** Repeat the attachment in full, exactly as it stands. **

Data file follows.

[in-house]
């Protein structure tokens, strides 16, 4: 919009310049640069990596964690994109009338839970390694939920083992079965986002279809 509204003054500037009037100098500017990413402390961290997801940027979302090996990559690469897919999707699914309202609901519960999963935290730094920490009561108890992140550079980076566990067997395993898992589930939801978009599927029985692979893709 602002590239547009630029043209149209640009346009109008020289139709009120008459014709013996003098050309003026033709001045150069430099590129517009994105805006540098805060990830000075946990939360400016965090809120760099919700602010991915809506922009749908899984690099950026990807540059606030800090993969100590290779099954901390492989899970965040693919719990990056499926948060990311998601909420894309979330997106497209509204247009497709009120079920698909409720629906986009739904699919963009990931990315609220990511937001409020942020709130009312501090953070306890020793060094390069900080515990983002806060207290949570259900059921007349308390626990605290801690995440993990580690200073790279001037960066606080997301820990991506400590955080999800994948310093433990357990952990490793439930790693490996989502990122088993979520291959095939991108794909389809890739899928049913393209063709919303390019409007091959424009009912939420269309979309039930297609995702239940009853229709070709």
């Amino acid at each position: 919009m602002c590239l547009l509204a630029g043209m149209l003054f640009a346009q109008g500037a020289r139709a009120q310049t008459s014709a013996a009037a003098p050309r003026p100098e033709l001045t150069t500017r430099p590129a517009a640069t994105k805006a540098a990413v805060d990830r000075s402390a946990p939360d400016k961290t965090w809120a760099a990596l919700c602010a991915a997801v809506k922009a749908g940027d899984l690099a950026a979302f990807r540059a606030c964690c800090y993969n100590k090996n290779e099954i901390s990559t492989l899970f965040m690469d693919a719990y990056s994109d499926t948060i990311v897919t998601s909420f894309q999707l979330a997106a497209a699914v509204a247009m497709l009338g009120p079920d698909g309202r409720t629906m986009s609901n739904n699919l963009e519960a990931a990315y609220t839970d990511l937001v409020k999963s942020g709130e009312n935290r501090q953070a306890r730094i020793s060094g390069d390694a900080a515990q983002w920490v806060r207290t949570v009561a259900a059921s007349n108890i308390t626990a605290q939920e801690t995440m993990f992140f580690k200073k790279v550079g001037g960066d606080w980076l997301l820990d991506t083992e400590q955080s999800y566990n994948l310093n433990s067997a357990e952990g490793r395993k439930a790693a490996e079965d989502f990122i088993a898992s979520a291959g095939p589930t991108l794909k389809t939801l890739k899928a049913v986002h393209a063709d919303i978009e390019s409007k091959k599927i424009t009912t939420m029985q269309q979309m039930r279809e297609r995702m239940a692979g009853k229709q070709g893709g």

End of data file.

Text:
[in-house]
């Protein structure tokens, strides 16, 4: 919009310049640069990596964690994109009338839970390694939920083992079965986002279809 509204003054500037009037100098500017990413402390961290997801940027979302090996990559690469897919999707699914309202609901519960999963935290730094920490009561108890992140550079980076566990067997395993898992589930939801978009599927029985692979893709 602002590239547009630029043209149209640009346009109008020289139709009120008459014709013996003098050309003026033709001045150069430099590129517009994105805006540098805060990830000075946990939360400016965090809120760099919700602010991915809506922009749908899984690099950026990807540059606030800090993969100590290779099954901390492989899970965040693919719990990056499926948060990311998601909420894309979330997106497209509204247009497709009120079920698909409720629906986009739904699919963009990931990315609220990511937001409020942020709130009312501090953070306890020793060094390069900080515990983002806060207290949570259900059921007349308390626990605290801690995440993990580690200073790279001037960066606080997301820990991506400590955080999800994948310093433990357990952990490793439930790693490996989502990122088993979520291959095939991108794909389809890739899928049913393209063709919303390019409007091959424009009912939420269309979309039930297609995702239940009853229709070709």
């Amino acid at each position: 919009m602002c590239l547009l509204a630029g043209m149209l003054f640009a346009q109008g500037a020289r139709a009120q310049t008459s014709a013996a009037a003098p050309r003026p100098e033709l001045t150069t500017r430099p590129a517009a640069t994105k805006a540098a990413v805060d990830r000075s402390a946990p939360d400016k961290t965090w809120a760099a990596l919700c602010a991915a997801v809506k922009a749908g940027d899984l690099a950026a979302f990807r540059a606030c964690c800090y993969n100590k090996n290779e099954i901390s990559t492989l899970f965040m690469d693919a719990y990056s994109d499926t948060i990311v897919t998601s909420f894309q999707l979330a997106a497209a699914v509204a247009m497709l009338g009120p079920d698909g309202r409720t629906m986009s609901n739904n699919l963009e519960a990931a990315y609220t839970d990511l937001v409020k999963s942020g709130e009312n935290r501090q953070a306890r730094i020793s060094g390069d390694a900080a515990q983002w920490v806060r207290t949570v009561a259900a059921s007349n108890i308390t626990a605290q939920e801690t995440m993990f992140f580690k200073k790279v550079g001037g960066d606080w980076l997301l820990d991506t083992e400590q955080s999800y566990n994948l310093n433990s067997a357990e952990g490793r395993k439930a790693a490996e079965d989502f990122i088993a898992s979520a291959g095939p589930t991108l794909k389809t939801l890739k899928a049913v986002h393209a063709d919303i978009e390019s409007k091959k599927i424009t009912t939420m029985q269309q979309m039930r279809e297609r995702m239940a692979g009853k229709q070709g893709g």